Bun-Ching Lam,

Born in the Macao region of China, Bun-Ching Lam began studying piano at the age of seven and gave her first public solo recital at fifteen. In 1976, she received a B.A. degree in piano performance from the Chinese University of Hong Kong. She then accepted a scholarship from the University of California at San Diego, where she studied composition with Bernard Rands, Robert Erickson, Roger Reynolds, Pauline Oliveros, and earned a Ph.D. in 1981. In the same year, she was invited to join the music faculty of the Cornish College of the Arts in Seattle, where she taught until 1986.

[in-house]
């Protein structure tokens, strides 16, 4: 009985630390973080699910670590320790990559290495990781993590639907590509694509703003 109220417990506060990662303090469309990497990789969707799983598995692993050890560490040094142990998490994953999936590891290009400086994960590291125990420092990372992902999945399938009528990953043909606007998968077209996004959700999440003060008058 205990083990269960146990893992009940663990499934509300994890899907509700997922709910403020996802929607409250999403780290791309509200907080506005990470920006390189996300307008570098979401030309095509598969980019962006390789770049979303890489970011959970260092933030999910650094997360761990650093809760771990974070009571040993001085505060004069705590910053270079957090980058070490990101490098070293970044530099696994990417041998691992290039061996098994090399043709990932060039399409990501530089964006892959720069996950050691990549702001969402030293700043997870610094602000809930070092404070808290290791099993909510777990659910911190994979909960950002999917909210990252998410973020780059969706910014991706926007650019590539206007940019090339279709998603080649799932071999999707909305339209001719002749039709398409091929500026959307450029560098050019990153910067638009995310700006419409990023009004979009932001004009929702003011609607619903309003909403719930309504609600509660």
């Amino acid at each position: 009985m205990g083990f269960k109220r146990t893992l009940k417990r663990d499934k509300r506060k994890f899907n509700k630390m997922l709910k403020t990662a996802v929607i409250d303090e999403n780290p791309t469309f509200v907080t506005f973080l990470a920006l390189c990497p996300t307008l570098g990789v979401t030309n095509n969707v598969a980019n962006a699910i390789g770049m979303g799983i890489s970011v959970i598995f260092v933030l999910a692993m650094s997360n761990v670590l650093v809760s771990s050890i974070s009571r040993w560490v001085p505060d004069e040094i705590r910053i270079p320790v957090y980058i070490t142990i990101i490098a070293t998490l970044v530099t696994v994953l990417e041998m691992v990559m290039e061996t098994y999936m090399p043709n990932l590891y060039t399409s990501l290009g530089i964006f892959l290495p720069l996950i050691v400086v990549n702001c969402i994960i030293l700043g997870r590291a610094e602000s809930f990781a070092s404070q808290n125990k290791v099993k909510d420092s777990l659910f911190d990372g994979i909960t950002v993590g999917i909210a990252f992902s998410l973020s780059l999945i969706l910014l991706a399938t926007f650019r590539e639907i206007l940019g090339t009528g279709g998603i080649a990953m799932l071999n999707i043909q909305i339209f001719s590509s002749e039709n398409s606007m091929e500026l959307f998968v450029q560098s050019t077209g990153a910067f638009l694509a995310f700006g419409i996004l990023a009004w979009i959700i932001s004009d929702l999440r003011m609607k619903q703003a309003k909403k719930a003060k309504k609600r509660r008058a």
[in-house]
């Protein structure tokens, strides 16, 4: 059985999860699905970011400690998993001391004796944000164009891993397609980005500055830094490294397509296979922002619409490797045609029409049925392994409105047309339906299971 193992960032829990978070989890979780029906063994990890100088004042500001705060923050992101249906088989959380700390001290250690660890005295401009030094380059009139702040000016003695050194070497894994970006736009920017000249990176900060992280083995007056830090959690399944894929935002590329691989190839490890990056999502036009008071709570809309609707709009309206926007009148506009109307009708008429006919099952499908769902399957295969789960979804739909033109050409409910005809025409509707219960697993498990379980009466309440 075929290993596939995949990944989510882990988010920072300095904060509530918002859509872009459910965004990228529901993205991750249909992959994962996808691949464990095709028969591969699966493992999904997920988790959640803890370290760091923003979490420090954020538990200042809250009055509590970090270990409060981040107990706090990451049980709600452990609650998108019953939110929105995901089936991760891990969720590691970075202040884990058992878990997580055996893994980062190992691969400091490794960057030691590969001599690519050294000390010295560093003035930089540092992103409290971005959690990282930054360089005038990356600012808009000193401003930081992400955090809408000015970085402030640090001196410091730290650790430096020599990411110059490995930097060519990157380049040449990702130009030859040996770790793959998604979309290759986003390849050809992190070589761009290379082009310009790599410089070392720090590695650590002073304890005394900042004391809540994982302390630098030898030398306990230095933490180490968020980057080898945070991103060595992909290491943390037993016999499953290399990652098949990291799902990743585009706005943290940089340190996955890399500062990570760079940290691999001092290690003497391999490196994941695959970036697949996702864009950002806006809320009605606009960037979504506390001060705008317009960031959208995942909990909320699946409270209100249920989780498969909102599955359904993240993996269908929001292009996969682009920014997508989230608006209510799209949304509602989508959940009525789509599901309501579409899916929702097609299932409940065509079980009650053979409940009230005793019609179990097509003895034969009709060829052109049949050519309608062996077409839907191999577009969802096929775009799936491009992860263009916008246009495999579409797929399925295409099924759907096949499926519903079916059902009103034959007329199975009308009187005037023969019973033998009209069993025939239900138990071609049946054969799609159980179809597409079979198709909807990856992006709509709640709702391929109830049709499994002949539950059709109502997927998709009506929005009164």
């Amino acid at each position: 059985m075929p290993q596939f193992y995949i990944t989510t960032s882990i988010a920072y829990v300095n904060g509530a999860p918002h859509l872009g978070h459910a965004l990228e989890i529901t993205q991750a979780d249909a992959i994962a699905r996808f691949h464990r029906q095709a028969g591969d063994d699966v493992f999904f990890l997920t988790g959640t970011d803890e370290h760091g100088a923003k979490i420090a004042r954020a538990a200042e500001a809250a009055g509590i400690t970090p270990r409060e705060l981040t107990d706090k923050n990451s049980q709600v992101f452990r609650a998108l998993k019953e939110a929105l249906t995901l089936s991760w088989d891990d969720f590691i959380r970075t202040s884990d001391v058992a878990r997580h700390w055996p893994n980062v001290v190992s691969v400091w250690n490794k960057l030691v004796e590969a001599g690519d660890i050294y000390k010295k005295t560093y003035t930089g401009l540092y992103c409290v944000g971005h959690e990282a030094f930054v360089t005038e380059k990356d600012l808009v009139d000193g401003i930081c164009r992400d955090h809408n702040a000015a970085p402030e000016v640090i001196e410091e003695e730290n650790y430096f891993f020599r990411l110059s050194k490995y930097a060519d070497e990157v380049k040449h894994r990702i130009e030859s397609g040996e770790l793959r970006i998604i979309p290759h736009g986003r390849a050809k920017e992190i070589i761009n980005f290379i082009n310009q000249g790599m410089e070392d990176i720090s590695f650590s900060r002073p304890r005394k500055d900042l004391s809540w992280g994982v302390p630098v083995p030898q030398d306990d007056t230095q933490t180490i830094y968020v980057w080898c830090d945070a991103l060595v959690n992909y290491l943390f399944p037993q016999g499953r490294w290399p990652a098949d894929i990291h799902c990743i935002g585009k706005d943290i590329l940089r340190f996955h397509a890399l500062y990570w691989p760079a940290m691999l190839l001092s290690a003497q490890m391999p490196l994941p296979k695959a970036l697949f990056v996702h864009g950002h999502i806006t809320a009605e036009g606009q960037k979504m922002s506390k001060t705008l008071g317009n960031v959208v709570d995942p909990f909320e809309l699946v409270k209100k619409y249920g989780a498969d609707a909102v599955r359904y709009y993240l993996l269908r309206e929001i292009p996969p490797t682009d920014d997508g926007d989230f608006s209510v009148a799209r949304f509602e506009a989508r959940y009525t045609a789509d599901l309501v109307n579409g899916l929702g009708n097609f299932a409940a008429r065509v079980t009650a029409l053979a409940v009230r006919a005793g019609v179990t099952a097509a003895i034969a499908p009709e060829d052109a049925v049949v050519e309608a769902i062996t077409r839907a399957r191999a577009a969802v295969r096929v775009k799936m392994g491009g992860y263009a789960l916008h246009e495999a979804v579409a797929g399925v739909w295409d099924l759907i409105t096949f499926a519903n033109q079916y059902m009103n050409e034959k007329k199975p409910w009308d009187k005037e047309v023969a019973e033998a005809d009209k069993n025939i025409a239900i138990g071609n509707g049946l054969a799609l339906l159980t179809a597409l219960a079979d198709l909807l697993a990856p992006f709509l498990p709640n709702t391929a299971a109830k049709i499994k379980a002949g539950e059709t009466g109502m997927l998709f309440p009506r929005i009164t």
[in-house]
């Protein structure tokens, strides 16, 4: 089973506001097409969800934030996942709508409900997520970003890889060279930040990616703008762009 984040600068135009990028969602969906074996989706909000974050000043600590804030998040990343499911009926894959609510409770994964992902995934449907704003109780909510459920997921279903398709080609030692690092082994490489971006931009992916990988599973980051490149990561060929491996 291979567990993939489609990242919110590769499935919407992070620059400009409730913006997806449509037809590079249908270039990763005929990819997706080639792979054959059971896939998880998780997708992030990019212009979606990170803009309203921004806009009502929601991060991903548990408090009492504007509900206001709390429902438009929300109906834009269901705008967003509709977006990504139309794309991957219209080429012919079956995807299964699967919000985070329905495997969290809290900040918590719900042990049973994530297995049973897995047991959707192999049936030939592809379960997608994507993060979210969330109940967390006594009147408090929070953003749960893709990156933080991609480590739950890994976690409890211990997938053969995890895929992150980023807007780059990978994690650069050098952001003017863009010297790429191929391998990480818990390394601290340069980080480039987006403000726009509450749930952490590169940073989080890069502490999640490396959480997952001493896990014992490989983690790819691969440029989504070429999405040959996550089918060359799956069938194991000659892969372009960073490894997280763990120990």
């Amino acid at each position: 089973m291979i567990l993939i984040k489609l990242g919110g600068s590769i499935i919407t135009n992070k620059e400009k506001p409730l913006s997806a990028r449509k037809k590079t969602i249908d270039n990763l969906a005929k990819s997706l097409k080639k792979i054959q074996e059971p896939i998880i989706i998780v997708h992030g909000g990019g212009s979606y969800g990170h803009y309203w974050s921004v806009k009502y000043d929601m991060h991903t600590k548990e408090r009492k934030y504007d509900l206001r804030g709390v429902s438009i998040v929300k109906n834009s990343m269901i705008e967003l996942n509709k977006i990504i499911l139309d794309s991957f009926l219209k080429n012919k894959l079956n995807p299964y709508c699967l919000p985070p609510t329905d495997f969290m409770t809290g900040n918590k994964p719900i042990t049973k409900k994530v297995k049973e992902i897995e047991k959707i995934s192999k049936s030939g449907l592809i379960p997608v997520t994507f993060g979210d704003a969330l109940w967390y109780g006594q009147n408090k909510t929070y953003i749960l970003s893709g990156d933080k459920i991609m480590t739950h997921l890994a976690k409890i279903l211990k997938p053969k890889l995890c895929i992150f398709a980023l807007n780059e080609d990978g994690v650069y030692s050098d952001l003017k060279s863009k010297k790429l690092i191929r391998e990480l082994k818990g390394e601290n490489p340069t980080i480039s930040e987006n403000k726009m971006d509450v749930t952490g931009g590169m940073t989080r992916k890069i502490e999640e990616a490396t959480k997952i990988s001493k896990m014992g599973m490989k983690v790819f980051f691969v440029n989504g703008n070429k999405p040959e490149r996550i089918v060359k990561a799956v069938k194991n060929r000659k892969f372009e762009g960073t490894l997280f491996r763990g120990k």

A recipient of a Guggenheim Fellowship in 2002, she also won the Rome Prize and was awarded first prizes at the Aspen Music Festival, the Northwest Composer's Symposium, and the highest honor at the Shanghai Music Competition, which was the first international composers' contest to take place in China. She has also been a recipient of grants and fellowships from the National Endowment for the Arts, Meet the Composer/Reader's Digest Commissioning Program, New York Foundation for the Arts, King County Arts Commission and Seattle Arts Commission. She was in residence at the Rockefeller Foundation's Bellagio Study and Conference Center and was awarded a fellowship from the Asian Cultural Council for a three-month study trip to Japan. she also received a Goddard Lieberson Fellowship from the American Academy of Arts and Letters.

Alexander V. Nichols,
Visual Design